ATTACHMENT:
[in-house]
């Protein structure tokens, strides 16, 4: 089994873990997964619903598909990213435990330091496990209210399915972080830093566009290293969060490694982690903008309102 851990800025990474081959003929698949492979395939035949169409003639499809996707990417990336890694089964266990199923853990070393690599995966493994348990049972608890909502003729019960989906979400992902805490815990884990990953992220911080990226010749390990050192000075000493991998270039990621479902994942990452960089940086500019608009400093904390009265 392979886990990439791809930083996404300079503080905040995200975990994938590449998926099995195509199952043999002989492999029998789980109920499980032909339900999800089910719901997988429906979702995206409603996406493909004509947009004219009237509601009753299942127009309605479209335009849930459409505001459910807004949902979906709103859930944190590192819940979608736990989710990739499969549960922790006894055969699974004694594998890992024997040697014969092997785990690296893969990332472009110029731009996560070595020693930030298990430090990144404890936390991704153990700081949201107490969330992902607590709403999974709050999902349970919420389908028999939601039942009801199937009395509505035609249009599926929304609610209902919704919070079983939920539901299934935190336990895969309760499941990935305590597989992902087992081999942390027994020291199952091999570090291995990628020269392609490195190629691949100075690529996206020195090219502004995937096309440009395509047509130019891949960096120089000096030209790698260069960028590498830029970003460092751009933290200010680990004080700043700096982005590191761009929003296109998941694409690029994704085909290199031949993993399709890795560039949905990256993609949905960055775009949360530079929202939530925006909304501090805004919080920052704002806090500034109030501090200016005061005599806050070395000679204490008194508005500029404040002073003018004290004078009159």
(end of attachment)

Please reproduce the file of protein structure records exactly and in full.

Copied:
[in-house]
């Protein structure tokens, strides 16, 4: 089994873990997964619903598909990213435990330091496990209210399915972080830093566009290293969060490694982690903008309102 851990800025990474081959003929698949492979395939035949169409003639499809996707990417990336890694089964266990199923853990070393690599995966493994348990049972608890909502003729019960989906979400992902805490815990884990990953992220911080990226010749390990050192000075000493991998270039990621479902994942990452960089940086500019608009400093904390009265 392979886990990439791809930083996404300079503080905040995200975990994938590449998926099995195509199952043999002989492999029998789980109920499980032909339900999800089910719901997988429906979702995206409603996406493909004509947009004219009237509601009753299942127009309605479209335009849930459409505001459910807004949902979906709103859930944190590192819940979608736990989710990739499969549960922790006894055969699974004694594998890992024997040697014969092997785990690296893969990332472009110029731009996560070595020693930030298990430090990144404890936390991704153990700081949201107490969330992902607590709403999974709050999902349970919420389908028999939601039942009801199937009395509505035609249009599926929304609610209902919704919070079983939920539901299934935190336990895969309760499941990935305590597989992902087992081999942390027994020291199952091999570090291995990628020269392609490195190629691949100075690529996206020195090219502004995937096309440009395509047509130019891949960096120089000096030209790698260069960028590498830029970003460092751009933290200010680990004080700043700096982005590191761009929003296109998941694409690029994704085909290199031949993993399709890795560039949905990256993609949905960055775009949360530079929202939530925006909304501090805004919080920052704002806090500034109030501090200016005061005599806050070395000679204490008194508005500029404040002073003018004290004078009159």